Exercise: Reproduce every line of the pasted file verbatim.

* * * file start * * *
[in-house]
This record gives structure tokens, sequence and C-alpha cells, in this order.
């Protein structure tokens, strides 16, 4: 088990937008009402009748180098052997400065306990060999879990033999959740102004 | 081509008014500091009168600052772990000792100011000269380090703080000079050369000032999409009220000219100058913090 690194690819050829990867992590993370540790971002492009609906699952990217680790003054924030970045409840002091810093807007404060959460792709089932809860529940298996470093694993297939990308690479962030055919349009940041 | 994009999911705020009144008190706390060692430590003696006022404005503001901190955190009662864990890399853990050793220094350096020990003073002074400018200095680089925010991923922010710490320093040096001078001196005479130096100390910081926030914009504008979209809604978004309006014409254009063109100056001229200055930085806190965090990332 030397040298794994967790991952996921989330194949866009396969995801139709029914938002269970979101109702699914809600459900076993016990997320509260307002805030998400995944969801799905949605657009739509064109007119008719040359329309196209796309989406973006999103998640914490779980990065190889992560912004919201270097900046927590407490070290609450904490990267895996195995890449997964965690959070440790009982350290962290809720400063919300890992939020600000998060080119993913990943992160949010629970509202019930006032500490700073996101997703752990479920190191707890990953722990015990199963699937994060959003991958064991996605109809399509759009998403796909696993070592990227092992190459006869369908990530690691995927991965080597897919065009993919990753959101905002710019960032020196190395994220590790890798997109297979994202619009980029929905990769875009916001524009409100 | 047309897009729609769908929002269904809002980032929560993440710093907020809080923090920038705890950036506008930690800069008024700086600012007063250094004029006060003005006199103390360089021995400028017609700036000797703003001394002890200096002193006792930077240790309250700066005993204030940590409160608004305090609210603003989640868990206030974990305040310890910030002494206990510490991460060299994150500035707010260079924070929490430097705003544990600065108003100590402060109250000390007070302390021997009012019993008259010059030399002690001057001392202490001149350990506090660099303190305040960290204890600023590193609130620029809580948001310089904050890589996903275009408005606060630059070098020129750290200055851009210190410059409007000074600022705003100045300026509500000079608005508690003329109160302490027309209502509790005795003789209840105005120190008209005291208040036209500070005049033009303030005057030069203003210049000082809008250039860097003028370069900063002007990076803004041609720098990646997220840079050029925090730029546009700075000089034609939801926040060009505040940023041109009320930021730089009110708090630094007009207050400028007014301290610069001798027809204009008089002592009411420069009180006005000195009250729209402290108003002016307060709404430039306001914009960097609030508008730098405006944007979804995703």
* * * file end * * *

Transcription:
[in-house]
This record gives structure tokens, sequence and C-alpha cells, in this order.
């Protein structure tokens, strides 16, 4: 088990937008009402009748180098052997400065306990060999879990033999959740102004 | 081509008014500091009168600052772990000792100011000269380090703080000079050369000032999409009220000219100058913090 690194690819050829990867992590993370540790971002492009609906699952990217680790003054924030970045409840002091810093807007404060959460792709089932809860529940298996470093694993297939990308690479962030055919349009940041 | 994009999911705020009144008190706390060692430590003696006022404005503001901190955190009662864990890399853990050793220094350096020990003073002074400018200095680089925010991923922010710490320093040096001078001196005479130096100390910081926030914009504008979209809604978004309006014409254009063109100056001229200055930085806190965090990332 030397040298794994967790991952996921989330194949866009396969995801139709029914938002269970979101109702699914809600459900076993016990997320509260307002805030998400995944969801799905949605657009739509064109007119008719040359329309196209796309989406973006999103998640914490779980990065190889992560912004919201270097900046927590407490070290609450904490990267895996195995890449997964965690959070440790009982350290962290809720400063919300890992939020600000998060080119993913990943992160949010629970509202019930006032500490700073996101997703752990479920190191707890990953722990015990199963699937994060959003991958064991996605109809399509759009998403796909696993070592990227092992190459006869369908990530690691995927991965080597897919065009993919990753959101905002710019960032020196190395994220590790890798997109297979994202619009980029929905990769875009916001524009409100 | 047309897009729609769908929002269904809002980032929560993440710093907020809080923090920038705890950036506008930690800069008024700086600012007063250094004029006060003005006199103390360089021995400028017609700036000797703003001394002890200096002193006792930077240790309250700066005993204030940590409160608004305090609210603003989640868990206030974990305040310890910030002494206990510490991460060299994150500035707010260079924070929490430097705003544990600065108003100590402060109250000390007070302390021997009012019993008259010059030399002690001057001392202490001149350990506090660099303190305040960290204890600023590193609130620029809580948001310089904050890589996903275009408005606060630059070098020129750290200055851009210190410059409007000074600022705003100045300026509500000079608005508690003329109160302490027309209502509790005795003789209840105005120190008209005291208040036209500070005049033009303030005057030069203003210049000082809008250039860097003028370069900063002007990076803004041609720098990646997220840079050029925090730029546009700075000089034609939801926040060009505040940023041109009320930021730089009110708090630094007009207050400028007014301290610069001798027809204009008089002592009411420069009180006005000195009250729209402290108003002016307060709404430039306001914009960097609030508008730098405006944007979804995703």